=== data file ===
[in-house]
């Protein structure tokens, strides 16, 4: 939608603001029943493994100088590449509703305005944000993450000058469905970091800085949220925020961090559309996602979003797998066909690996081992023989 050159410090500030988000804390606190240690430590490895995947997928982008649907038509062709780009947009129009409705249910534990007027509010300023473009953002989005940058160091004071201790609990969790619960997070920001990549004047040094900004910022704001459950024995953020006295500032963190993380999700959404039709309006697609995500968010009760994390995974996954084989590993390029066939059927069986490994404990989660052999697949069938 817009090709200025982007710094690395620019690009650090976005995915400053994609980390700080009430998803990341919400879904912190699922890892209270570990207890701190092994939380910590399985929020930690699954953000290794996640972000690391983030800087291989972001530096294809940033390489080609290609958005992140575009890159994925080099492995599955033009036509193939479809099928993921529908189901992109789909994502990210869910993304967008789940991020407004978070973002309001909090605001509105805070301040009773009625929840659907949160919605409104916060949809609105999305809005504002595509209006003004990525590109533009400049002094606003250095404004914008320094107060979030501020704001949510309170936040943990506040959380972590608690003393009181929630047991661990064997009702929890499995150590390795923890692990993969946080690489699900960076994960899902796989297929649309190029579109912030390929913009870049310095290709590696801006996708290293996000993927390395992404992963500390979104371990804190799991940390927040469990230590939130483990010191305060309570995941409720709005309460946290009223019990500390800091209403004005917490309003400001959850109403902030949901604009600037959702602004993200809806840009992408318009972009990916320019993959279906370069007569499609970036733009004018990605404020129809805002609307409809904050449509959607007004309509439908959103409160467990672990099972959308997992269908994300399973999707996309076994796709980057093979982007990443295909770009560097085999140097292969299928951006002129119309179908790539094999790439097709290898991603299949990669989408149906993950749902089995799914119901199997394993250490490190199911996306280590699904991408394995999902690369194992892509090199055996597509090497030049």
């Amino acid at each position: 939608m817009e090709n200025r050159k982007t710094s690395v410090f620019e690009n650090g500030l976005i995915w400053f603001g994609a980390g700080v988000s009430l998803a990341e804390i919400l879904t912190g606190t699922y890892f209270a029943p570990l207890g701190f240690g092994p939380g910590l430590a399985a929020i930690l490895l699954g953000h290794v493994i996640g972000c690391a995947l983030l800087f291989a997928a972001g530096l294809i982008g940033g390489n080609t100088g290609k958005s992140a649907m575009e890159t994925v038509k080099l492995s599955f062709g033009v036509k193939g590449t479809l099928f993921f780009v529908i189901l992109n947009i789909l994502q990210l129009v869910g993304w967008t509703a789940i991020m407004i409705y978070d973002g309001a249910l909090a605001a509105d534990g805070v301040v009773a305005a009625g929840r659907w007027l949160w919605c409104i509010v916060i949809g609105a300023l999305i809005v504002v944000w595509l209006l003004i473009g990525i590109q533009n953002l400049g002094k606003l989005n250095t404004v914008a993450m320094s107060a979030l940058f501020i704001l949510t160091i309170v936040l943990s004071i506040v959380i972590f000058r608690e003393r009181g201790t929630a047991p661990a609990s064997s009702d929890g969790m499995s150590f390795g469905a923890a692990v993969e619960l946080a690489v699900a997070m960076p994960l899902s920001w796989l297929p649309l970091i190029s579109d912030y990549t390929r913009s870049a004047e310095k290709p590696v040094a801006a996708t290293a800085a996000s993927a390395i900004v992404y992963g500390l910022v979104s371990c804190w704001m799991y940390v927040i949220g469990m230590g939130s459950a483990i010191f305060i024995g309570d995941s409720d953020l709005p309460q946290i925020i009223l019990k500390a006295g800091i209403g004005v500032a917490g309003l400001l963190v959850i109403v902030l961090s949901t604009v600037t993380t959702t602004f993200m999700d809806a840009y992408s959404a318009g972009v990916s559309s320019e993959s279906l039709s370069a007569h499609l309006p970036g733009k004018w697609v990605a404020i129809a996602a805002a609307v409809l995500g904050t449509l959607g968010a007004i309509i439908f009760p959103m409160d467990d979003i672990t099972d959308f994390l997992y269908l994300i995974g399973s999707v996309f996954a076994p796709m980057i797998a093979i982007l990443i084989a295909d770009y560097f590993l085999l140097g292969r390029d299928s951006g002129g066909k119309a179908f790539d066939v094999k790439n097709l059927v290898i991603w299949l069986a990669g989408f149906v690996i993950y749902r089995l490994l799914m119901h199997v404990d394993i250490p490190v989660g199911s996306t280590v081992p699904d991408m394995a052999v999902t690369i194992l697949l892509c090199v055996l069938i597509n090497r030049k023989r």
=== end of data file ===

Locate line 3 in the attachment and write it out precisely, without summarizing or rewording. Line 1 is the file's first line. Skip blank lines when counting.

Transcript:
């Amino acid at each position: 939608m817009e090709n200025r050159k982007t710094s690395v410090f620019e690009n650090g500030l976005i995915w400053f603001g994609a980390g700080v988000s009430l998803a990341e804390i919400l879904t912190g606190t699922y890892f209270a029943p570990l207890g701190f240690g092994p939380g910590l430590a399985a929020i930690l490895l699954g953000h290794v493994i996640g972000c690391a995947l983030l800087f291989a997928a972001g530096l294809i982008g940033g390489n080609t100088g290609k958005s992140a649907m575009e890159t994925v038509k080099l492995s599955f062709g033009v036509k193939g590449t479809l099928f993921f780009v529908i189901l992109n947009i789909l994502q990210l129009v869910g993304w967008t509703a789940i991020m407004i409705y978070d973002g309001a249910l909090a605001a509105d534990g805070v301040v009773a305005a009625g929840r659907w007027l949160w919605c409104i509010v916060i949809g609105a300023l999305i809005v504002v944000w595509l209006l003004i473009g990525i590109q533009n953002l400049g002094k606003l989005n250095t404004v914008a993450m320094s107060a979030l940058f501020i704001l949510t160091i309170v936040l943990s004071i506040v959380i972590f000058r608690e003393r009181g201790t929630a047991p661990a609990s064997s009702d929890g969790m499995s150590f390795g469905a923890a692990v993969e619960l946080a690489v699900a997070m960076p994960l899902s920001w796989l297929p649309l970091i190029s579109d912030y990549t390929r913009s870049a004047e310095k290709p590696v040094a801006a996708t290293a800085a996000s993927a390395i900004v992404y992963g500390l910022v979104s371990c804190w704001m799991y940390v927040i949220g469990m230590g939130s459950a483990i010191f305060i024995g309570d995941s409720d953020l709005p309460q946290i925020i009223l019990k500390a006295g800091i209403g004005v500032a917490g309003l400001l963190v959850i109403v902030l961090s949901t604009v600037t993380t959702t602004f993200m999700d809806a840009y992408s959404a318009g972009v990916s559309s320019e993959s279906l039709s370069a007569h499609l309006p970036g733009k004018w697609v990605a404020i129809a996602a805002a609307v409809l995500g904050t449509l959607g968010a007004i309509i439908f009760p959103m409160d467990d979003i672990t099972d959308f994390l997992y269908l994300i995974g399973s999707v996309f996954a076994p796709m980057i797998a093979i982007l990443i084989a295909d770009y560097f590993l085999l140097g292969r390029d299928s951006g002129g066909k119309a179908f790539d066939v094999k790439n097709l059927v290898i991603w299949l069986a990669g989408f149906v690996i993950y749902r089995l490994l799914m119901h199997v404990d394993i250490p490190v989660g199911s996306t280590v081992p699904d991408m394995a052999v999902t690369i194992l697949l892509c090199v055996l069938i597509n090497r030049k023989r």